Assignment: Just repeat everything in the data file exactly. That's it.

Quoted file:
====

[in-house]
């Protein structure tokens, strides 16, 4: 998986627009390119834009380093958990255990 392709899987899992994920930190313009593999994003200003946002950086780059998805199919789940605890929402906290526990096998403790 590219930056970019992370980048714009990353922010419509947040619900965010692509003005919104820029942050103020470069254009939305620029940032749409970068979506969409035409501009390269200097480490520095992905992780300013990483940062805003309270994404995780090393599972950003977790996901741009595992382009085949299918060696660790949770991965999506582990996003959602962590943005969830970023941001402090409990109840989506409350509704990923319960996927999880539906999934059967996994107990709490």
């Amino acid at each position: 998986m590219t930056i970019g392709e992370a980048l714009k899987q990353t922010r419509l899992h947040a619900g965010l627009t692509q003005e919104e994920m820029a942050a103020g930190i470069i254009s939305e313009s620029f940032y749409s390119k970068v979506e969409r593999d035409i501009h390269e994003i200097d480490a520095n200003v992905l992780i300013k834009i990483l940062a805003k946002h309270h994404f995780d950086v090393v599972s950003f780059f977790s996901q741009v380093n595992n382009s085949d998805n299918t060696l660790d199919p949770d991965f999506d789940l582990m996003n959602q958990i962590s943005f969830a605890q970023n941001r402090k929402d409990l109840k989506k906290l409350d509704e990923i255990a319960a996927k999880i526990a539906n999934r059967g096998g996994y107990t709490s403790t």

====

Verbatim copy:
[in-house]
């Protein structure tokens, strides 16, 4: 998986627009390119834009380093958990255990 392709899987899992994920930190313009593999994003200003946002950086780059998805199919789940605890929402906290526990096998403790 590219930056970019992370980048714009990353922010419509947040619900965010692509003005919104820029942050103020470069254009939305620029940032749409970068979506969409035409501009390269200097480490520095992905992780300013990483940062805003309270994404995780090393599972950003977790996901741009595992382009085949299918060696660790949770991965999506582990996003959602962590943005969830970023941001402090409990109840989506409350509704990923319960996927999880539906999934059967996994107990709490």
């Amino acid at each position: 998986m590219t930056i970019g392709e992370a980048l714009k899987q990353t922010r419509l899992h947040a619900g965010l627009t692509q003005e919104e994920m820029a942050a103020g930190i470069i254009s939305e313009s620029f940032y749409s390119k970068v979506e969409r593999d035409i501009h390269e994003i200097d480490a520095n200003v992905l992780i300013k834009i990483l940062a805003k946002h309270h994404f995780d950086v090393v599972s950003f780059f977790s996901q741009v380093n595992n382009s085949d998805n299918t060696l660790d199919p949770d991965f999506d789940l582990m996003n959602q958990i962590s943005f969830a605890q970023n941001r402090k929402d409990l109840k989506k906290l409350d509704e990923i255990a319960a996927k999880i526990a539906n999934r059967g096998g996994y107990t709490s403790t």